Time to ‘ratchet up’ unity efforts among Christians
By Deborah Gyapong
In order to win the world for Jesus Christ, Christians must overcome divisions among themselves, Franciscan priest Father Dmitri Sala told the Fire and Fusion Conference here Aug. 6.
Despite the great things God is doing, the household of God is a “house divided,” weakening the power of the Church, said the author of “The Stained Glass Curtain: Crossing the Evangelical-Catholic Divide” to find our common heritage.
“A house-divided is not headed for revival; but headed for ruin,” he warned.
The Chicago-based priest told the conference it is time to “ratchet up” unity efforts among Christians. “If Satan can keep us fighting one another, we won’t have the energy to fight him!” he said.
On the important issue of salvation, evangelicals and Catholics believe the same things, he said. His book examines how the Protestant’s method of sharing the Gospel through the Four Spiritual Laws is consistent with Catholic teaching.
Father Sala explained how fellowship with black Pentecostal preachers led him to experience much healing as he witnessed the power of the Holy Spirit. When they would discover he was Catholic, however, they would advise him to leave the “Whore of Babylon” where people worship statues and Mary, he said. So Father Sala decided if he was going to leave the Church he needed to understand what it is he is leaving. His studies of Church documents and the Catechism led him to write the book to share what the Catholic Church actually teaches, beyond the false impressions.
Referring to a description of the early Church in Acts, Father Sala said the unity, love and lifestyle of Christians drew those in the surrounding culture to say, “I want that!”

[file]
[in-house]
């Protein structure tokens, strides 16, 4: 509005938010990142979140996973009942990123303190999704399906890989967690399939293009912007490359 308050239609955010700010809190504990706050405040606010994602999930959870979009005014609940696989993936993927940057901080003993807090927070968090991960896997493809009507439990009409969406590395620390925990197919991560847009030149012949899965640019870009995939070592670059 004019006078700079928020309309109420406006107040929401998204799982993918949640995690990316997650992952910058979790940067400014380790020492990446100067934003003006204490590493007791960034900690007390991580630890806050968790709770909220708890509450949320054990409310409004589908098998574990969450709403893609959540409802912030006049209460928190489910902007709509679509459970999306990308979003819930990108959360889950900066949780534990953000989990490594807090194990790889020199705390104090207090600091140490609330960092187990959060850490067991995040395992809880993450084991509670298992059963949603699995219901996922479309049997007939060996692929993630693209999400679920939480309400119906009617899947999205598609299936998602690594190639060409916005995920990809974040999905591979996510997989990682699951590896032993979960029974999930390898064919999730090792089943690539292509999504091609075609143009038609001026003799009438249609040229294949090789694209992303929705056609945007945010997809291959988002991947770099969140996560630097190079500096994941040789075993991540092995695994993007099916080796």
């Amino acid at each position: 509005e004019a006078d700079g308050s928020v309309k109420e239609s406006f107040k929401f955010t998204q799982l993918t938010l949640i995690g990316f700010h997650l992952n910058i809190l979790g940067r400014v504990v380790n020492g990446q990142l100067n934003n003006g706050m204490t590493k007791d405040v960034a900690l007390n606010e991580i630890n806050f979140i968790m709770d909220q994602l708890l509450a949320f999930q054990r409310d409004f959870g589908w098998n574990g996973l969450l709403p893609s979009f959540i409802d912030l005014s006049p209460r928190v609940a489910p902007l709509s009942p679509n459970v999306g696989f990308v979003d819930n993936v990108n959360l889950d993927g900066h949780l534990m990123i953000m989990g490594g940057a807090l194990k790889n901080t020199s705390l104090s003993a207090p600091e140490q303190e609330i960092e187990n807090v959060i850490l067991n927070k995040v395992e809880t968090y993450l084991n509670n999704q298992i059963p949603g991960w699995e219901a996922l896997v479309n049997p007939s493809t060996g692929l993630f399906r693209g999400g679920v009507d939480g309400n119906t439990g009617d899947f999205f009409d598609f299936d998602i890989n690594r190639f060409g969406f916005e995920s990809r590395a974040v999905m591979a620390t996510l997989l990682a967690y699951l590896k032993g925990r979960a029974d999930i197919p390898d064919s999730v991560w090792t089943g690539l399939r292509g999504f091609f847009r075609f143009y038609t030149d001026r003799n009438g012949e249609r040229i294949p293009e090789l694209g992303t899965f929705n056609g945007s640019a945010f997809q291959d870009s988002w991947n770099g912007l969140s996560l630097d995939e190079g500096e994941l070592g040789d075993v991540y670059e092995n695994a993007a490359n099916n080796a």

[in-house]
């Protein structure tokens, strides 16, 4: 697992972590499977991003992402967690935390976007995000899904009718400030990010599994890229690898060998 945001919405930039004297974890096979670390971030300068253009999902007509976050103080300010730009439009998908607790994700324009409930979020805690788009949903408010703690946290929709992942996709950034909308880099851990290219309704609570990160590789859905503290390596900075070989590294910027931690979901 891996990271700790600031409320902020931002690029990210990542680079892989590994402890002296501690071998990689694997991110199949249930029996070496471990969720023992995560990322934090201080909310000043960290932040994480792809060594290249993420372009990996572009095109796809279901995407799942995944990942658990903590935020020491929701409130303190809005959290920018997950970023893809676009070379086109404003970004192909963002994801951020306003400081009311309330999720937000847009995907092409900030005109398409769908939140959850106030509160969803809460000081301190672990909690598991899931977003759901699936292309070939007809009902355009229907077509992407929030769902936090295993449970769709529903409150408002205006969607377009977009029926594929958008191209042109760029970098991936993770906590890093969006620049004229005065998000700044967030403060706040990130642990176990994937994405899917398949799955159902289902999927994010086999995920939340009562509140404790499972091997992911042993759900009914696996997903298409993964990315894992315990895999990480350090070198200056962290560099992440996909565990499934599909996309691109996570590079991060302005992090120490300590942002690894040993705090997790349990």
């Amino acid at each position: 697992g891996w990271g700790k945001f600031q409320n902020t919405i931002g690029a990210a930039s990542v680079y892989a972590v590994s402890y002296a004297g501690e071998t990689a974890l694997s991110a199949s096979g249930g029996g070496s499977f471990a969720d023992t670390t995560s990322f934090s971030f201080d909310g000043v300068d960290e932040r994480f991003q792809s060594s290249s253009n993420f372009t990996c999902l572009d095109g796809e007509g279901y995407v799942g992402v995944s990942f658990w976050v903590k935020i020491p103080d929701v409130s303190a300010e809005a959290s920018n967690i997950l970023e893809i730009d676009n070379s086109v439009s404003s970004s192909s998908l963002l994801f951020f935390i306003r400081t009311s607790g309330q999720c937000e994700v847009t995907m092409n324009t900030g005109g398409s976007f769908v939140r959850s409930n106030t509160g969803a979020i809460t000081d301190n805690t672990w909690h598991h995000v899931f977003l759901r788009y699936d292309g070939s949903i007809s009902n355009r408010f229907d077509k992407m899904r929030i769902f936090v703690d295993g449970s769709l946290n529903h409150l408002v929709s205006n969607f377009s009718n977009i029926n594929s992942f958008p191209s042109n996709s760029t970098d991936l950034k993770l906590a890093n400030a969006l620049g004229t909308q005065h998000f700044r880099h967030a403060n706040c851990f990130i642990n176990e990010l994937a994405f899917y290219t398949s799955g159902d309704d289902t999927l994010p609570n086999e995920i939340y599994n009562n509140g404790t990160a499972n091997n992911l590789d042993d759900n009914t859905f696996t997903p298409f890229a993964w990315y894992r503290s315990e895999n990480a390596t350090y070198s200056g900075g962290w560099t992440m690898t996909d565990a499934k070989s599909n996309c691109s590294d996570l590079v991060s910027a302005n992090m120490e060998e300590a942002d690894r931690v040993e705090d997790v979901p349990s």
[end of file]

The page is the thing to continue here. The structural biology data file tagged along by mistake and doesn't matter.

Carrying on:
“Christian unity breeds transformation,” he said. “Life not lingo; reality not rhetoric.” The early Christian unity “commanded respect.” But today, with 33,000 denominations, the Christianity has lost its credibility. “What does the world outside the world see?” he asked. People see Christians “divided into camps” and Sunday “the most segregated day of the week.”
When they see Christians fighting with each other like a dysfunctional family, they will look elsewhere to find meaning. “People are not interested in studying our theology,” he said. “They are studying us!”
He asked participants to imagine a holy, unified Church. “What if the Church became a ‘shock and awe’ society?” He urged Christians to shed any part of their flesh that proves to be an impediment to unity such as: ways of relating; suspicion; and prejudice. No true unity will be found without a cost, without Christians taking up their cross, he said.
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